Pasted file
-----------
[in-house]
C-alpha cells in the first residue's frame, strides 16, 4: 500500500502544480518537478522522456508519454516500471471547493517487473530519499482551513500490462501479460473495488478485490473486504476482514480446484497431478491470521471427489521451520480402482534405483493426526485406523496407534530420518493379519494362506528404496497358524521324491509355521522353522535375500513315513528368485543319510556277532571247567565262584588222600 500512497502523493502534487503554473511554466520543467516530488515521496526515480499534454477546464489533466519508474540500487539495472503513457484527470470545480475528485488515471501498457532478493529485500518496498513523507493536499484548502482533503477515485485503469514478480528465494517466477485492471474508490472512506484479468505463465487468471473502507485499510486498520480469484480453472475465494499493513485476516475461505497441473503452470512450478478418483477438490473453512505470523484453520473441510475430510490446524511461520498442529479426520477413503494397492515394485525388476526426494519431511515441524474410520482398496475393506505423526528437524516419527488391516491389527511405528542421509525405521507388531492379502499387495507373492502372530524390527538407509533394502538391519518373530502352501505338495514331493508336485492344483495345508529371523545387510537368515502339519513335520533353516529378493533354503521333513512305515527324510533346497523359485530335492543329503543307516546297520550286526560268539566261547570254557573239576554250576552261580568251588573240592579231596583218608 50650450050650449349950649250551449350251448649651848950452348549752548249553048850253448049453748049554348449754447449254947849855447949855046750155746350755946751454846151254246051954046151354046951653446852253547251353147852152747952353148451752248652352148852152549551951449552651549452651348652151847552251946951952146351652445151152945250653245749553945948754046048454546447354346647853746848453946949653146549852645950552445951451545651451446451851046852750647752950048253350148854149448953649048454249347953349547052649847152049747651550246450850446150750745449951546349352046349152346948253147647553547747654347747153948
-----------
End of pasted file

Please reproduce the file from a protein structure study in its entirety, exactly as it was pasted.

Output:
[in-house]
C-alpha cells in the first residue's frame, strides 16, 4: 500500500502544480518537478522522456508519454516500471471547493517487473530519499482551513500490462501479460473495488478485490473486504476482514480446484497431478491470521471427489521451520480402482534405483493426526485406523496407534530420518493379519494362506528404496497358524521324491509355521522353522535375500513315513528368485543319510556277532571247567565262584588222600 500512497502523493502534487503554473511554466520543467516530488515521496526515480499534454477546464489533466519508474540500487539495472503513457484527470470545480475528485488515471501498457532478493529485500518496498513523507493536499484548502482533503477515485485503469514478480528465494517466477485492471474508490472512506484479468505463465487468471473502507485499510486498520480469484480453472475465494499493513485476516475461505497441473503452470512450478478418483477438490473453512505470523484453520473441510475430510490446524511461520498442529479426520477413503494397492515394485525388476526426494519431511515441524474410520482398496475393506505423526528437524516419527488391516491389527511405528542421509525405521507388531492379502499387495507373492502372530524390527538407509533394502538391519518373530502352501505338495514331493508336485492344483495345508529371523545387510537368515502339519513335520533353516529378493533354503521333513512305515527324510533346497523359485530335492543329503543307516546297520550286526560268539566261547570254557573239576554250576552261580568251588573240592579231596583218608 50650450050650449349950649250551449350251448649651848950452348549752548249553048850253448049453748049554348449754447449254947849855447949855046750155746350755946751454846151254246051954046151354046951653446852253547251353147852152747952353148451752248652352148852152549551951449552651549452651348652151847552251946951952146351652445151152945250653245749553945948754046048454546447354346647853746848453946949653146549852645950552445951451545651451446451851046852750647752950048253350148854149448953649048454249347953349547052649847152049747651550246450850446150750745449951546349352046349152346948253147647553547747654347747153948